The NBA season is getting closer and closer and I can't wait.
With the 2011-12 season likely being remembered as "The Year of LeBron James," the 2012-13 edition looks to be just as exciting.
With the offseason, the Summer League and the Olympics behind us, each team's roster is basically set, barring a late free-agency signing.
Here is the best-case win-loss record for each team. This article obviously does not take into consideration potential trades and signings.
The Atlanta Hawks were able to rid themselves of one of the most horrendous contracts in NBA history, when they traded Joe Johnson to the Nets for expiring contracts.
The deal makes Atlanta a possible free-agent destination in the future, especially if Josh Smith decides to re-sign this season.
However, losing Johnson will prove to be costly for the time being, considering that he is an above-average scorer and solid wing defender.
There will be a lot of pressure on Lou Williams to perform, because he will need to shoulder most of the scoring load as the probable sixth man of the team.
Even still, the Hawks will likely be starting two below-average players at the 2 and 3, while playing undersized guys at the power forward and center positions, in Josh Smith and Al Horford.
Look for the team to struggle to make the playoffs in 2013.
Best-Case Record: 41-41
Fresh off an immensely traumatizing Eastern Conference Finals loss to the Miami Heat, Boston Celtics general manager Danny Ainge began to retool his roster.
Once considered a weakness, their bench has become one of the deepest in the league, with second-unit players like Jason Terry, Courtney Lee, Jeff Green, Chris Wilcox and Jared Sullinger now in Beantown.
Coupling a deep bench with an above-average starting five usually leads to a team reaching elite status, and this fact is no different for the Celtics.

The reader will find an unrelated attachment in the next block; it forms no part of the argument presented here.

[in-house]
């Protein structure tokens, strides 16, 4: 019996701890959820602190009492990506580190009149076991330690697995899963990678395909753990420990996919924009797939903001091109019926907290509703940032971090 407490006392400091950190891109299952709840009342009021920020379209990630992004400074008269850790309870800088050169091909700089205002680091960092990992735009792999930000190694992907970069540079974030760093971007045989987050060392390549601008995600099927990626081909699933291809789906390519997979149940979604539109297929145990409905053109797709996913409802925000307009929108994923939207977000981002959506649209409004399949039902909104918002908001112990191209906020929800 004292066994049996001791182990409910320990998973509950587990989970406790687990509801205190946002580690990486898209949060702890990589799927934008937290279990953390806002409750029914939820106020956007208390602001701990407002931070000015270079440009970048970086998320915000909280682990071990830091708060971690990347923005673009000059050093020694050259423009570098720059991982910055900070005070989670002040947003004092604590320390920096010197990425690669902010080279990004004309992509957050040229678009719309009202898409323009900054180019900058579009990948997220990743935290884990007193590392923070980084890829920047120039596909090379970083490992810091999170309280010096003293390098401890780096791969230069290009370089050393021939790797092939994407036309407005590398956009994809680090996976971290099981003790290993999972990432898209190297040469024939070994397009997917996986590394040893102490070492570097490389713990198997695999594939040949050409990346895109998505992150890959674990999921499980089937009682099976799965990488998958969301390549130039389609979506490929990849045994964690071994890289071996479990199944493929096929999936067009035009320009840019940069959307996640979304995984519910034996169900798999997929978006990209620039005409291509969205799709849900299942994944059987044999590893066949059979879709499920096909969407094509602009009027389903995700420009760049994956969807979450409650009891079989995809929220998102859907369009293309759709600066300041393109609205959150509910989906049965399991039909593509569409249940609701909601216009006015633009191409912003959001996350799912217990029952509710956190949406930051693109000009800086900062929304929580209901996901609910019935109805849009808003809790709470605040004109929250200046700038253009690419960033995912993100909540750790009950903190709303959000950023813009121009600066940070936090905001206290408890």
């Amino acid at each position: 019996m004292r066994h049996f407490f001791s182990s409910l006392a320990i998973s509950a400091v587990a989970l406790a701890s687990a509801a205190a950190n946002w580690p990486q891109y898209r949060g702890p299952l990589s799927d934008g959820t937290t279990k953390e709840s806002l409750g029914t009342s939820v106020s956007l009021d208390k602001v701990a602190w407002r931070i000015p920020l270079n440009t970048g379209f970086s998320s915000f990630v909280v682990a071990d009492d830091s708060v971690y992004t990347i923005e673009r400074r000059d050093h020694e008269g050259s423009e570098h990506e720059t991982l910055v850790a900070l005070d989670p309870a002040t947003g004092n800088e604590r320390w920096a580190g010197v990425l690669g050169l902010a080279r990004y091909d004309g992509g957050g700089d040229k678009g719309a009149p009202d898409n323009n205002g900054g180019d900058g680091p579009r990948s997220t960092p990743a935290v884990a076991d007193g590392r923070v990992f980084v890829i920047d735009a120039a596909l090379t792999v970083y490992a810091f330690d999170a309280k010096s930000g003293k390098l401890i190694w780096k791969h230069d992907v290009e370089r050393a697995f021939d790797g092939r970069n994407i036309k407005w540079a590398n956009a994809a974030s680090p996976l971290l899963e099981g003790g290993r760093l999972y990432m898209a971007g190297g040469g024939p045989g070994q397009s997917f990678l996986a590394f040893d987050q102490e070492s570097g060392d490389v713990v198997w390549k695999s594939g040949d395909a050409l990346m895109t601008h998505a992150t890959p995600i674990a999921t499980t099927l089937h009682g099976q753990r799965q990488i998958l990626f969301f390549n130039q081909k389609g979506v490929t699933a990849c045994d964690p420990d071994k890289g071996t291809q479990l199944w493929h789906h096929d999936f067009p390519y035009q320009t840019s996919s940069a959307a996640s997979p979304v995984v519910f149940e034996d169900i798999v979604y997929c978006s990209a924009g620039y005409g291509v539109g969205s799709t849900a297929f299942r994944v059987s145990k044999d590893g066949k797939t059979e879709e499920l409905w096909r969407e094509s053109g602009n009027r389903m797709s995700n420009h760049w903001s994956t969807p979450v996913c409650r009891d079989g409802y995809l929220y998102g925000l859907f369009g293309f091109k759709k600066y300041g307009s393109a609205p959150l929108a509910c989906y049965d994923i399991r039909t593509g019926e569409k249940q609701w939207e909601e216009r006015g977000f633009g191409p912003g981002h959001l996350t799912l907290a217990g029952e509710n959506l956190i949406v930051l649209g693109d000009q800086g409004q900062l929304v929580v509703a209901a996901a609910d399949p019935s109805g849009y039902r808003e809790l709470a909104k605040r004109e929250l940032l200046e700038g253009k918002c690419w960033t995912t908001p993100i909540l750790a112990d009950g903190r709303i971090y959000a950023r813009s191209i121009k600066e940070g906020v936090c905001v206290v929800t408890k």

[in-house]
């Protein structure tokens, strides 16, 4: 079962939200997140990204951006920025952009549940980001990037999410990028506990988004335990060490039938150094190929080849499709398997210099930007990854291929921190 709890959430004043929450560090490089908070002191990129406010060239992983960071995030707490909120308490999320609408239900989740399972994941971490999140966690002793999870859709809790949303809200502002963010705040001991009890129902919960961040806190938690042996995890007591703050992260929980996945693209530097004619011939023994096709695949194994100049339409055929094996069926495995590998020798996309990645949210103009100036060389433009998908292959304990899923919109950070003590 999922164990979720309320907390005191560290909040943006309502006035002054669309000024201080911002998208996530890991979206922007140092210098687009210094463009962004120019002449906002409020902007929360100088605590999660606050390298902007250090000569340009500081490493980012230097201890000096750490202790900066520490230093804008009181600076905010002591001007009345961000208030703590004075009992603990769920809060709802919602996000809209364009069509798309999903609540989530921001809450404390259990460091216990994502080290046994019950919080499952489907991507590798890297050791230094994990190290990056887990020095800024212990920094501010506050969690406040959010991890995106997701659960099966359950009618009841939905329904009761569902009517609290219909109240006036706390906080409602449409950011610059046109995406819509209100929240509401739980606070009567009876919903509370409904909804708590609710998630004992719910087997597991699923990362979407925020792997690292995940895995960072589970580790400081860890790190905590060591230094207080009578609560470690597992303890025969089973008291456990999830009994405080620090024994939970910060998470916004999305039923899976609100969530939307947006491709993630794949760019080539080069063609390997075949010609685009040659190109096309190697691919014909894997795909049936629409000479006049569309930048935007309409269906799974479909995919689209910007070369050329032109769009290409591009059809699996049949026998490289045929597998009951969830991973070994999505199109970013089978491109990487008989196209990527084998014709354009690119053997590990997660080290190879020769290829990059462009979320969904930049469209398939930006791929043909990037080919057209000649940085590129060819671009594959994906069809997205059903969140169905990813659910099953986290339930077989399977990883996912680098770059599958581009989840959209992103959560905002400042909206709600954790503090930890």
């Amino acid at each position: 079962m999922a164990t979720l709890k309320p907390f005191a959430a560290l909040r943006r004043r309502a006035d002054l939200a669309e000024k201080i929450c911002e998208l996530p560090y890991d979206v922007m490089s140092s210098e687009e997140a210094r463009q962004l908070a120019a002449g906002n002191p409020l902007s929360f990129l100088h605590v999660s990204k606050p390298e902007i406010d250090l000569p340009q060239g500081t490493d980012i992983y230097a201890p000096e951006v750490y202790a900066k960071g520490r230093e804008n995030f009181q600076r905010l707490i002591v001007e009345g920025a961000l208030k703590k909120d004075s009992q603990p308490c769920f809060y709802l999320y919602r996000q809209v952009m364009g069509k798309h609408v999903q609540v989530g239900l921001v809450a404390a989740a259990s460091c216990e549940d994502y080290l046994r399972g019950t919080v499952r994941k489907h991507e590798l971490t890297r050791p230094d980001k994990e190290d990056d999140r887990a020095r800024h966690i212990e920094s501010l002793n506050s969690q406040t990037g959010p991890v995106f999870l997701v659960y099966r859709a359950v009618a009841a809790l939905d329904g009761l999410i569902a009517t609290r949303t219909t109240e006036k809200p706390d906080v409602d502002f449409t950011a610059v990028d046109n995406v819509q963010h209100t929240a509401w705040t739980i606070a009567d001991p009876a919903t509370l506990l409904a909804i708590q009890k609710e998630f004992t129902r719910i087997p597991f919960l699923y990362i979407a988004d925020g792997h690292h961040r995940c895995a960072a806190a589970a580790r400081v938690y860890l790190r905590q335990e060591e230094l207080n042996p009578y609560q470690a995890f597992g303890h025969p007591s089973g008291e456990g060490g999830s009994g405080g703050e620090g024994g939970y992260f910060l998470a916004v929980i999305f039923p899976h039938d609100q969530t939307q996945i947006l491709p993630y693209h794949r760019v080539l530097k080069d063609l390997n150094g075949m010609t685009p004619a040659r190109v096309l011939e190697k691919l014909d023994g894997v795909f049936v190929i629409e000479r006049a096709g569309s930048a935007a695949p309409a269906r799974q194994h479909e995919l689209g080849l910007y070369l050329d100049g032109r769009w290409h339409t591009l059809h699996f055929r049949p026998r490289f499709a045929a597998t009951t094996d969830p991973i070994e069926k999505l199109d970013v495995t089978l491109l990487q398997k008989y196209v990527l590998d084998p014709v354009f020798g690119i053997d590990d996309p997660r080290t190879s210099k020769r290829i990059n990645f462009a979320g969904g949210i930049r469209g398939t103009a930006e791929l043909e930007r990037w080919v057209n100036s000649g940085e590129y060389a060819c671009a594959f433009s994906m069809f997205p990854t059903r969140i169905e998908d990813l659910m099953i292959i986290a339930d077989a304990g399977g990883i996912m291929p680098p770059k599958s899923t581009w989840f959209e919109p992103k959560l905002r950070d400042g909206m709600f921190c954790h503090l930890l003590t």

Led by Rajon Rondo, Kevin Garnett and Paul Pierce, Boston will enter this season as the second-best team in the Eastern Conference behind the Miami Heat and will head into the playoffs with at least a top-four seed.
I wouldn't be surprised if the Celtics locked up the No. 2 seed in their hopes of winning their second title in the past six years.
Best-Case Record: 57-25
Everybody is raving about the Brooklyn Nets "Core Four" of Deron Williams, Joe Johnson, Gerald Wallace and Brook Lopez, but I am impressed with their underrated bench and role players.
With Kris Humphries, MarShon Brooks, Euroleague scoring champion Mirza Teletovic and Jeremy Evans in the fold, the Nets are legitimate contenders to win the Atlantic Division.
In their first season in Brooklyn, the Nets will make the playoffs and might even make some noise in the postseason.
The key will be Williams' play, as he is the superstar and key cog of the roster. If he can complement the players around him well, the Nets might be able to shock everyone and win a deep Atlantic Division.
It seems like the Nets are going to always be a middling team in the East, especially after they lost out on Dwight Howard.
Best-Case Record: 51-31
Fresh off one of the worst seasons in NBA history, the Charlotte Bobcats look to begin the slow and arduous rebuilding process.
Drafting Michael Kidd-Gilchrist was a good start and general manager Rich Cho has orchestrated several smart maneuvers that will keep the Bobcats from challenging the worst percentage mark, which they set this past season.
However, the improvements Cho has made do not signal that Charlotte will be a playoff contender any time soon.
The Bobcats are definitely more than a few lottery picks away from being a playoff team and will be stuck near the bottom of the league for the next three to four seasons.
If Charlotte can crack 15 wins, the season will be a success and around 20 wins is probably their maximum limit.
Best-Case Record: 19-63
The Chicago Bulls will begin next season without the services of their hometown former MVP Derrick Rose, as he recovers from ACL surgery after tearing the ligament in the first round of the playoffs.
Will Chicago likely boast the best record in the Eastern Conference without D-Rose? Probably not.